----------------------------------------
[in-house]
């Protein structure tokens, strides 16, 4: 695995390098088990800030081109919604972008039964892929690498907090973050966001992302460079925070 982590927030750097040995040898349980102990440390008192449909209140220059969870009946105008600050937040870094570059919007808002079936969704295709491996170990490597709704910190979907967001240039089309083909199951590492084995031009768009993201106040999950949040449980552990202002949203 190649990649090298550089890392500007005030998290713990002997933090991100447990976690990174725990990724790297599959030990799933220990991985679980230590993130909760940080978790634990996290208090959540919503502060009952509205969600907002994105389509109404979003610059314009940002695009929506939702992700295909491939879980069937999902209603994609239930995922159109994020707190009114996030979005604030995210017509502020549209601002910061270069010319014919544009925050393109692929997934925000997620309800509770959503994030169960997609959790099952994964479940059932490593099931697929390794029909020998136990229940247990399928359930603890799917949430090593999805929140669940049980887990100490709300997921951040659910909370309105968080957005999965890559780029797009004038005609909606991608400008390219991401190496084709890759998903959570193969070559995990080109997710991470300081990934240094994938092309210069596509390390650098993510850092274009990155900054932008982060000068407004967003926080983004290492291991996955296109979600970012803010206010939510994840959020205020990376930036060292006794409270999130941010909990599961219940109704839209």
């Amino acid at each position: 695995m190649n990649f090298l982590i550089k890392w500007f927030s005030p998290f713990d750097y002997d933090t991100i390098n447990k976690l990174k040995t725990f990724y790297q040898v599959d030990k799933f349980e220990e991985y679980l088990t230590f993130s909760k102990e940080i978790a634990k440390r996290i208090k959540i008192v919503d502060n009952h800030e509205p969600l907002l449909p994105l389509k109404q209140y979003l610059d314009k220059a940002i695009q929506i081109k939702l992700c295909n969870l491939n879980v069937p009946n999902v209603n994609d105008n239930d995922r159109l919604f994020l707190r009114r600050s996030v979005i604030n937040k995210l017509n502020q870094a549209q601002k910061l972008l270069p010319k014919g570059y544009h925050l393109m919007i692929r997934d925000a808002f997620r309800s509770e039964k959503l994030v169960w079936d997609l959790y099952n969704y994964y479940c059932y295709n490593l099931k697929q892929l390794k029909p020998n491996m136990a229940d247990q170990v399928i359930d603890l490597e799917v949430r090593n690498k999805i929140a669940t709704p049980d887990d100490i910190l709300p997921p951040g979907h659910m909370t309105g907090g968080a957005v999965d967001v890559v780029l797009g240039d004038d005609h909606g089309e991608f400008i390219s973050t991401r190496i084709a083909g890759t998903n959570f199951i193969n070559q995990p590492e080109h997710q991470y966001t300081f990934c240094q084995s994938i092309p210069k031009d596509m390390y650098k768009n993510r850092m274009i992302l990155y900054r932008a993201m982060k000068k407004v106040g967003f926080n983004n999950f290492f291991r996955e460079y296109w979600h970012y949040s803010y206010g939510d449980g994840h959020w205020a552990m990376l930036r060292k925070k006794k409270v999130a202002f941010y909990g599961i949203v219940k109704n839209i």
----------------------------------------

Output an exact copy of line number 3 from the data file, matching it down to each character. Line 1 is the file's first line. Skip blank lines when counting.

């Amino acid at each position: 695995m190649n990649f090298l982590i550089k890392w500007f927030s005030p998290f713990d750097y002997d933090t991100i390098n447990k976690l990174k040995t725990f990724y790297q040898v599959d030990k799933f349980e220990e991985y679980l088990t230590f993130s909760k102990e940080i978790a634990k440390r996290i208090k959540i008192v919503d502060n009952h800030e509205p969600l907002l449909p994105l389509k109404q209140y979003l610059d314009k220059a940002i695009q929506i081109k939702l992700c295909n969870l491939n879980v069937p009946n999902v209603n994609d105008n239930d995922r159109l919604f994020l707190r009114r600050s996030v979005i604030n937040k995210l017509n502020q870094a549209q601002k910061l972008l270069p010319k014919g570059y544009h925050l393109m919007i692929r997934d925000a808002f997620r309800s509770e039964k959503l994030v169960w079936d997609l959790y099952n969704y994964y479940c059932y295709n490593l099931k697929q892929l390794k029909p020998n491996m136990a229940d247990q170990v399928i359930d603890l490597e799917v949430r090593n690498k999805i929140a669940t709704p049980d887990d100490i910190l709300p997921p951040g979907h659910m909370t309105g907090g968080a957005v999965d967001v890559v780029l797009g240039d004038d005609h909606g089309e991608f400008i390219s973050t991401r190496i084709a083909g890759t998903n959570f199951i193969n070559q995990p590492e080109h997710q991470y966001t300081f990934c240094q084995s994938i092309p210069k031009d596509m390390y650098k768009n993510r850092m274009i992302l990155y900054r932008a993201m982060k000068k407004v106040g967003f926080n983004n999950f290492f291991r996955e460079y296109w979600h970012y949040s803010y206010g939510d449980g994840h959020w205020a552990m990376l930036r060292k925070k006794k409270v999130a202002f941010y909990g599961i949203v219940k109704n839209i």